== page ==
The Executive Residency by Best Western in Corpus Christi’s Flour Bluff neighborhood opened on Memorial Day weekend, during the middle of the coronavirus pandemic.
“For a good month and a half, we were sold out,” said Amanda Tijerina, hotel sales manager. “Almost all the hotels down this strip area were sold out. People were coming in and still looking for rooms.”
The hotel also hasn’t had to lay off any of its employees.
Corpus Christi has about 30% more leisure and hospitality employment than that of a typical U.S. city. Yet the area’s hotel industry is doing better than the rest of the nation.
The first half of September, the average occupancy rate of hotel rooms in Corpus Christi was 54%. That’s higher than the state’s at 49 percent and the national average of 48%, Oetting said.
Cities that have more outdoor attractions are doing better than those that rely solely on convention and indoor business, Oetting said.
“People, with COVID still around, are feeling safe that they can come here, and they can spend time outdoors at the beach and going fishing,” Oetting said.
In addition to the city’s leisure and hospitality industry, the oil and gas industry has been hit particularly hard, said Jim Lee, the director of the the South Texas Economic Development Center at Texas A&M University-Corpus Christi
These two industries account for the bulk of unemployment claims and layoffs among businesses, he said.
Since mid-March, Corpus Christi’s only reported hotel-related layoffs have been at Waves Resort Corpus Christi, according to the Texas Workforce Commission. Benchmark Hospitality laid off 115 employees in March. The water park has remained closed because of the pandemic.
San Antonio hasn’t fared as well. Marriott hotels in the River Walk city is letting go nearly 750 employees in October, according to the state agency.
“The larger the city, the more that city was hurt,” Oetting said. “Some of the largest cities in Texas still have occupancy under 40%.”
In Texas, roughly 55,500 hotel employees were laid off in September. The U.S. lost about 871,000 hotel jobs last month, according to the American Hotel and Lodging Association.
Corpus Christi impact
Corpus Christi’s hotel market will finish the year with about 20% less occupancy compared to 2019.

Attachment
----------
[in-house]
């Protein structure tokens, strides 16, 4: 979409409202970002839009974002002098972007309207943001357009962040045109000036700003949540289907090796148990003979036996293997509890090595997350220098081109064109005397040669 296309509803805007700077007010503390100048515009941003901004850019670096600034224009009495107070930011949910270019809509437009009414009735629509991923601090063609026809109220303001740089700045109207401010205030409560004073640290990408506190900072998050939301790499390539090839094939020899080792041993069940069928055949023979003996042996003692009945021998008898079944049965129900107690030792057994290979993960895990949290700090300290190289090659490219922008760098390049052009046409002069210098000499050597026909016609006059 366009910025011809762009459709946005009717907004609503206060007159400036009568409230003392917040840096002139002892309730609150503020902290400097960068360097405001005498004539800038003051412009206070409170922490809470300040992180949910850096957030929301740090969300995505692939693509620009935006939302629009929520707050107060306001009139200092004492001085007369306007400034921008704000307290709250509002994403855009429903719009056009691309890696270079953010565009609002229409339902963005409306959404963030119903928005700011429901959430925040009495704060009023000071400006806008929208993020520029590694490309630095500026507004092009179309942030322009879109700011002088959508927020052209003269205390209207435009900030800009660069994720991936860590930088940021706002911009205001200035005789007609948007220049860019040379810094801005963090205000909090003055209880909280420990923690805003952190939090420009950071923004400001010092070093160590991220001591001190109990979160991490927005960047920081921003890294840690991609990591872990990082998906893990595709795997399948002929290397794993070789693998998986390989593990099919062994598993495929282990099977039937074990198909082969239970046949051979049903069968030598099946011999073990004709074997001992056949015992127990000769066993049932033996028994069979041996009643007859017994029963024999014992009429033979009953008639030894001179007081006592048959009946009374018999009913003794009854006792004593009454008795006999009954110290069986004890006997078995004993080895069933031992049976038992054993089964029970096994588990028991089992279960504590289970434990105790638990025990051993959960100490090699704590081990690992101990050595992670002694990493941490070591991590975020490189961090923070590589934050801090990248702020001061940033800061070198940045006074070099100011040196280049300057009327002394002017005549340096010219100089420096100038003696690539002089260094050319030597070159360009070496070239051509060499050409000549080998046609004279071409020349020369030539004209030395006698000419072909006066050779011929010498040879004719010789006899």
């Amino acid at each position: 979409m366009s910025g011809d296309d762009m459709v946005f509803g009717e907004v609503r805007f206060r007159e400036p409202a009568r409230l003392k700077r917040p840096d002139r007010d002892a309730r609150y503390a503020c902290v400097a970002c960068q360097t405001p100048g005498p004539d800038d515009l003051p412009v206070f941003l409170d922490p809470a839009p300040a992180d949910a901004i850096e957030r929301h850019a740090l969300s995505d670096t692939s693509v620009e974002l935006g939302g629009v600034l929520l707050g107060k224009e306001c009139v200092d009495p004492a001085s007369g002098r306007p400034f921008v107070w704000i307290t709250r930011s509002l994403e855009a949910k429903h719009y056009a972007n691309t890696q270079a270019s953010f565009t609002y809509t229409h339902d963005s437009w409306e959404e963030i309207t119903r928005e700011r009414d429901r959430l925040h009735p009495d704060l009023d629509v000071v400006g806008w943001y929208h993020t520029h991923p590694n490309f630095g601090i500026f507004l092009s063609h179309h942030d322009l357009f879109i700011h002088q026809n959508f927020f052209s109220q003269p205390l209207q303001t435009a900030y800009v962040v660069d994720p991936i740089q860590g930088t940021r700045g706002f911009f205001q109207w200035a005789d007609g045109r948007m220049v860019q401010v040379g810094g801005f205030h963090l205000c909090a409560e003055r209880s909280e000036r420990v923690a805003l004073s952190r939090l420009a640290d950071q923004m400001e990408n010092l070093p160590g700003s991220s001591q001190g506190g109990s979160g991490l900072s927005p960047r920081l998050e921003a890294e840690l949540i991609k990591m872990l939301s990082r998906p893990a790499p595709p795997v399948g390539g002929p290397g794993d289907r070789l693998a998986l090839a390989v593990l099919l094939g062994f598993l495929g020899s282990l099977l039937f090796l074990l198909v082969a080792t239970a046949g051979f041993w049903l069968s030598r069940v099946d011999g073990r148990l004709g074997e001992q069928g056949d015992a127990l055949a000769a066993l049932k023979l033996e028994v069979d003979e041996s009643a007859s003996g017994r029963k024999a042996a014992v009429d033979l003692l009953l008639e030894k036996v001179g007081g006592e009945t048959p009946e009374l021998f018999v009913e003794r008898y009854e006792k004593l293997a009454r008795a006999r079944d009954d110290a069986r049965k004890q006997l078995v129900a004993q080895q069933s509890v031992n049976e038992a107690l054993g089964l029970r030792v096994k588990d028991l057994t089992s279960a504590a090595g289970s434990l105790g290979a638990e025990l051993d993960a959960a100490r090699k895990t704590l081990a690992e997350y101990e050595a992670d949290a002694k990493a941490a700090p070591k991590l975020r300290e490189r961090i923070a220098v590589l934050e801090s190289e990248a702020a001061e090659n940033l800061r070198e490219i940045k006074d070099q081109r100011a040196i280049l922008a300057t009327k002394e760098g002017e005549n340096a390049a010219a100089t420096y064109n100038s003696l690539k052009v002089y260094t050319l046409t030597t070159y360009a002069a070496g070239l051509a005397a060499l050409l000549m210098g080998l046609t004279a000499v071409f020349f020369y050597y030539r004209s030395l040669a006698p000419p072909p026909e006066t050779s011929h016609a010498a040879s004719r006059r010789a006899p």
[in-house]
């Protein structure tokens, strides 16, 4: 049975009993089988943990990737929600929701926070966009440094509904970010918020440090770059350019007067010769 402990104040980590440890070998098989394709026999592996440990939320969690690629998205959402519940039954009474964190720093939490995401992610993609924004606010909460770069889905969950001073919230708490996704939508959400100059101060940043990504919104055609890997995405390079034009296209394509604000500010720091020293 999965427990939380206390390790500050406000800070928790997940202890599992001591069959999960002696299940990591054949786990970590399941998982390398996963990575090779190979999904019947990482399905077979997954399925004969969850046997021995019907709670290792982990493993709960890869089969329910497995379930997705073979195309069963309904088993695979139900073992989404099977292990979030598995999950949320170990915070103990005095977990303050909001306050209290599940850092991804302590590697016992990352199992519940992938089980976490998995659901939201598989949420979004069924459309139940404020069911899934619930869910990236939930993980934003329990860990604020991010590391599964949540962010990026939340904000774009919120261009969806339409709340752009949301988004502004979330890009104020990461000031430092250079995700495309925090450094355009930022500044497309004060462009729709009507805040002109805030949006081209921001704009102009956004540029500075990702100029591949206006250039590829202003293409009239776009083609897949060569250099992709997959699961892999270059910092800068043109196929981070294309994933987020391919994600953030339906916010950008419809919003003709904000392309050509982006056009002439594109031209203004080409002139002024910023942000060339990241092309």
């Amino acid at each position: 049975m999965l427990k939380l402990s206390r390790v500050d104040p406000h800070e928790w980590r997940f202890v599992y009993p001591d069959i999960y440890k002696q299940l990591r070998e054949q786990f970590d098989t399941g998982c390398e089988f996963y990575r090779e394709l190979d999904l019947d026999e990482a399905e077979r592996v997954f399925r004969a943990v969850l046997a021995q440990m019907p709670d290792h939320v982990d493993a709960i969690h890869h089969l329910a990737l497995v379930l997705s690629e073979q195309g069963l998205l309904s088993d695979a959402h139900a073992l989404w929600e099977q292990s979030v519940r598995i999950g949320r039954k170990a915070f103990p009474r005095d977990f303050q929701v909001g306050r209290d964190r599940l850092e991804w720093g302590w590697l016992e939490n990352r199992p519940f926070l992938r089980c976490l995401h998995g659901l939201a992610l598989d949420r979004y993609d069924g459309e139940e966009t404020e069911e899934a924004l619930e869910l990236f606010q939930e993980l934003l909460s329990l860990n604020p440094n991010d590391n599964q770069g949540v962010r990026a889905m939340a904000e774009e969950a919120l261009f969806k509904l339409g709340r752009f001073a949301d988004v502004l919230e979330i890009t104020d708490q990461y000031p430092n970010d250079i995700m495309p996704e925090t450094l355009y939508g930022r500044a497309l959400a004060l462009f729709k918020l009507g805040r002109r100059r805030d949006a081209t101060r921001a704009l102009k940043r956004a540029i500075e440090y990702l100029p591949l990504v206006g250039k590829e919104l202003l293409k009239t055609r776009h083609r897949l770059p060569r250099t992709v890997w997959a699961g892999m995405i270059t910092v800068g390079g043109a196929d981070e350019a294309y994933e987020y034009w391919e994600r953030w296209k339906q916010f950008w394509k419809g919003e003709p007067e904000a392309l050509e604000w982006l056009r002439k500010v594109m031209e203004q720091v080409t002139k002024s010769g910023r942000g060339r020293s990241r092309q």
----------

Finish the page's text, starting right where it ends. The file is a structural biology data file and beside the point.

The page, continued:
That’s mostly because of the lack of convention and business traffic. Many previously planned conventions in Corpus Christi have been canceled through March or April of 2021.
“That’s where the negative demand is coming from,” Oetting said.
But leisure travel to the city has been “fairly consistent,” he said.
Roughly 40% of Corpus Christi’s visitors, who mostly drive to the area, come from San Antonio. The city also attracts out-of-state visitors from areas such as Louisiana, Kansas, Oklahoma, New Mexico and Colorado.
The Executive Residency at 9305 S. Padre Island Dr. originally planned to open during March, but held off because of COVID-19.
Although business started off strong, it didn’t last.
When cases started to spike in Corpus Christi in the summer, “the occupancy dropped tremendously” to the lowest rate of about 25%, Tijerina said.
The hotel didn’t let anyone go, but it had to drastically cut hours so some employees left on their own.
The Best Western is now booked 30 to 40% on the weekdays and 80% on the weekends. It’s so low Monday to Friday because of the lack of business travel, which makes up for roughly 40% of occupied rooms in Corus Christi.
“This fall season is going to be worse than normal, which is already slow to begin with, pre-COVID,” Tijerina said.
‘Still in a devastating spot’
Hotels across the nation are doing even worse than Texas’, according to the American Hotel & Lodging Association.
The association released a survey in mid-September on the state of the hotel industry.
Here are some key findings:
- 68% of respondents have less than half of their typical, pre-crisis staff working full-time.
- Half of hotel owners said that they are in danger of foreclosure by their commercial real estate debt lenders due to COVID-19.
- Without further governmental assistance, 74% of respondents said they would be forced into further layoffs.
- More than 2/3 of hotels, 67%, report that they will only be able to last six more months at current projected revenue and occupancy levels absent any further relief.
“We’re definitely still in a devastating spot,” association President/CEO Chip Rogers said during an interview Friday with the Caller-Times.
So far, the U.S. has lost roughly 1.9 million jobs in the hotel industry because of the pandemic, Rogers said. The association projects, in partnership with Oxford Economics, that if there is no congressional help, that number will balloon to 3.7 million by sometime next year.